Social Worker's Responsibility for Contributing to a Just Society: Opinion Essay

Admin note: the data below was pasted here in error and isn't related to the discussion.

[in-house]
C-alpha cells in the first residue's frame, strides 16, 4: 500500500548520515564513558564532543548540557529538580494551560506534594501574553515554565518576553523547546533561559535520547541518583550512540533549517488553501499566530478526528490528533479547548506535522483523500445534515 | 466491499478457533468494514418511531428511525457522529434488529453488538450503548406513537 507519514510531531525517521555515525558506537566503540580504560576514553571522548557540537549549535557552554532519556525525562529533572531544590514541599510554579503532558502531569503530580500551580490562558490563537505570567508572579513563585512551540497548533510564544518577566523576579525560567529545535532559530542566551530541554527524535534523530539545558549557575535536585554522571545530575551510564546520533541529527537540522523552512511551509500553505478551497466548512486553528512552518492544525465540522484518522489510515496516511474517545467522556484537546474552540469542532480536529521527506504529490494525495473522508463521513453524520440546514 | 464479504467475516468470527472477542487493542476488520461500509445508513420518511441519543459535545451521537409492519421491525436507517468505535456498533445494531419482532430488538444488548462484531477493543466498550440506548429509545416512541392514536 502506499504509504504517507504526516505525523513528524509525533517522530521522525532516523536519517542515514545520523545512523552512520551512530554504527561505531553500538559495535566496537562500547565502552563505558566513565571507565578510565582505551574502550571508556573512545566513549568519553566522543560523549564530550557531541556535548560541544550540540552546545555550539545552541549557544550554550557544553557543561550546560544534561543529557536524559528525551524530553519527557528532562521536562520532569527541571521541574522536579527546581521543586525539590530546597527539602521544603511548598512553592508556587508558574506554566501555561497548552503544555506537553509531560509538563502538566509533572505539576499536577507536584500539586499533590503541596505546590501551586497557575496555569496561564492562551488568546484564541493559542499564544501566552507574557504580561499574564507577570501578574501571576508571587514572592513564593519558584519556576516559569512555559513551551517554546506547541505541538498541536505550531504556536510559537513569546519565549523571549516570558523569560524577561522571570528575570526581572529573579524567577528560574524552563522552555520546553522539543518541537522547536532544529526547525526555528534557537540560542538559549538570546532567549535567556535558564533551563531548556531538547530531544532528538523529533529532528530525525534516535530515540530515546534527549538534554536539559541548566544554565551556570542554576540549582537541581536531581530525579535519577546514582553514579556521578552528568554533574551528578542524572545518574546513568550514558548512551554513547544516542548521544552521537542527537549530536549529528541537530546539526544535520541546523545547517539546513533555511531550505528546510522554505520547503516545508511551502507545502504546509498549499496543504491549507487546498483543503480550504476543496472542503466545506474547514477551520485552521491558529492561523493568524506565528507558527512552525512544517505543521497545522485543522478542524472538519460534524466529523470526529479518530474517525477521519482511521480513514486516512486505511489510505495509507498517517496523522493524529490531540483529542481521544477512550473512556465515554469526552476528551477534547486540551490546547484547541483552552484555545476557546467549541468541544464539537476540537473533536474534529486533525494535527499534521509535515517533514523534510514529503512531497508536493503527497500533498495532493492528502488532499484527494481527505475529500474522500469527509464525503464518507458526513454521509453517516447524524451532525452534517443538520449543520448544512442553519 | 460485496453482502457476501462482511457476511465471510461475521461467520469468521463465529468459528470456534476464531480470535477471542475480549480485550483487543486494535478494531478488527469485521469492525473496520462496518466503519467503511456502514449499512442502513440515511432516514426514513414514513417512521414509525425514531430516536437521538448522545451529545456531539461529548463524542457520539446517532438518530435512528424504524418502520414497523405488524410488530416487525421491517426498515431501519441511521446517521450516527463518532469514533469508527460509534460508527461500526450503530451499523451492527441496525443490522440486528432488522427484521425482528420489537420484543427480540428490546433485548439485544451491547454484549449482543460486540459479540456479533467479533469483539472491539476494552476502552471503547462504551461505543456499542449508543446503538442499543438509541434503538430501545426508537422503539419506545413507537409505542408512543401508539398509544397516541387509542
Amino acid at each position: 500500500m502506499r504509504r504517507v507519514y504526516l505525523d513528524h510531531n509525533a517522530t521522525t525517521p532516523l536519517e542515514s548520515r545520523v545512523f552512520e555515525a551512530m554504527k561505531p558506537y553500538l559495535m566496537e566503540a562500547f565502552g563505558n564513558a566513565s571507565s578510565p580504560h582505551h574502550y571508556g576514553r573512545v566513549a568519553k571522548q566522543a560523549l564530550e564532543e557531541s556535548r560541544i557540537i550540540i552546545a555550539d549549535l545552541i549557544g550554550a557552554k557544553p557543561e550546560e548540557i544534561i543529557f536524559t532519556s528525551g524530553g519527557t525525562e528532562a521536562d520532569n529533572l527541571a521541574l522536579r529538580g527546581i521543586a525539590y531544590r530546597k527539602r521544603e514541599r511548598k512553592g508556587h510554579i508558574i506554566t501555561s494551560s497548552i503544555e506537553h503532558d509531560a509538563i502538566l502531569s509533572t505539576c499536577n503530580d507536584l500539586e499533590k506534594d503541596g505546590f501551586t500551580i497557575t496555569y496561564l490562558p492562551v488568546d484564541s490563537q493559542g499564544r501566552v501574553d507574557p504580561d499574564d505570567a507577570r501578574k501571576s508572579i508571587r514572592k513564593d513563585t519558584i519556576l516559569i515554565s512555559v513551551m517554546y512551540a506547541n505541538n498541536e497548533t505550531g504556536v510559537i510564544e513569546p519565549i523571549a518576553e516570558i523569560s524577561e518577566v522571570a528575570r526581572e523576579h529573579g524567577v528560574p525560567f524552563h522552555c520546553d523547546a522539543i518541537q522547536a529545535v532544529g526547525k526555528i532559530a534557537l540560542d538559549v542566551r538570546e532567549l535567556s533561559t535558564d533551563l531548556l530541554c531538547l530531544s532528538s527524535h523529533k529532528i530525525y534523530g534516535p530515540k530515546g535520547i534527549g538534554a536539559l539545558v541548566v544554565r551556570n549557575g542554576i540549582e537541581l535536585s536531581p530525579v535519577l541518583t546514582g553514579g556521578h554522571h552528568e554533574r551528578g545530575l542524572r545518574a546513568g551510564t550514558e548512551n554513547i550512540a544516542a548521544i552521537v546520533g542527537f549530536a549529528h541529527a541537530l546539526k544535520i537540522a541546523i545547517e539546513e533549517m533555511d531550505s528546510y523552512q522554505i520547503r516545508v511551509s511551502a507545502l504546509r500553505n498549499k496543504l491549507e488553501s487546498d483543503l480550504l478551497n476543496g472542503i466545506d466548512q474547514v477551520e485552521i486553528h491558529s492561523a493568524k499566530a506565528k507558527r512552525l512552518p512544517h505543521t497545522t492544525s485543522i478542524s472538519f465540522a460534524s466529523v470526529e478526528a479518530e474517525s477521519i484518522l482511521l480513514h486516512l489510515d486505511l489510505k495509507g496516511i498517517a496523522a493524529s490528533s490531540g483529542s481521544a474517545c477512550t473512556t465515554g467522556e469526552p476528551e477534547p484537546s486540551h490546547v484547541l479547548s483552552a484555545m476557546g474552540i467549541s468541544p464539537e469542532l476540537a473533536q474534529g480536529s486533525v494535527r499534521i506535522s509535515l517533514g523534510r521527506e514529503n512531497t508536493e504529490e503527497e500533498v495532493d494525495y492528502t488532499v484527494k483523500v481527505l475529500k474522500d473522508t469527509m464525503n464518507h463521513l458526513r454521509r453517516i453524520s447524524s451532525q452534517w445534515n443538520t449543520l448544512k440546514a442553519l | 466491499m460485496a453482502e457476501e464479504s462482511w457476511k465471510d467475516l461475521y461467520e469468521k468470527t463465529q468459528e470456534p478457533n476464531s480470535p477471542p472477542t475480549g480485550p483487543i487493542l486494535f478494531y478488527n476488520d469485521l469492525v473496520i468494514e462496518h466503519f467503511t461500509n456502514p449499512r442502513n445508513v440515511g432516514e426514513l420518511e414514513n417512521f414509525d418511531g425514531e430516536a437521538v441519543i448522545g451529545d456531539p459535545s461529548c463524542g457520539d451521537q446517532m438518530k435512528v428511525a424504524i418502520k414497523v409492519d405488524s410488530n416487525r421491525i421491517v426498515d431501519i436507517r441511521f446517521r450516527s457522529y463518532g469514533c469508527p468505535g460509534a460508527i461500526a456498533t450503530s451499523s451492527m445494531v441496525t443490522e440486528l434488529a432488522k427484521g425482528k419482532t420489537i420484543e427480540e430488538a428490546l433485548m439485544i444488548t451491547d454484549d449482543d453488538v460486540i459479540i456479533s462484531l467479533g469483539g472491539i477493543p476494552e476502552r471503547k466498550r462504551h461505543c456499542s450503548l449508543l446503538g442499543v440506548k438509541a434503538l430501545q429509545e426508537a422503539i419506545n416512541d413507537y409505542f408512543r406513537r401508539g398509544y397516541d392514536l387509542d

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For my senior capstone paper, I will be discussing several key items. First I will be discussing my vision; my view on a social worker's responsibility to contribute to a just society, my strengths related to those views, any knowledge or skills I need to develop to meet that responsibility, and the mechanisms I will use for self-evaluation in my future career. Following that, I will discuss my understanding of generalist social work practice and the ways in which my curriculum has contributed to that understanding. Finally, I will apply my understanding and interpretation of generalist social work practice to a specific issue: the misdiagnosis of trauma and mental illness as it pertains to Social Service intervention.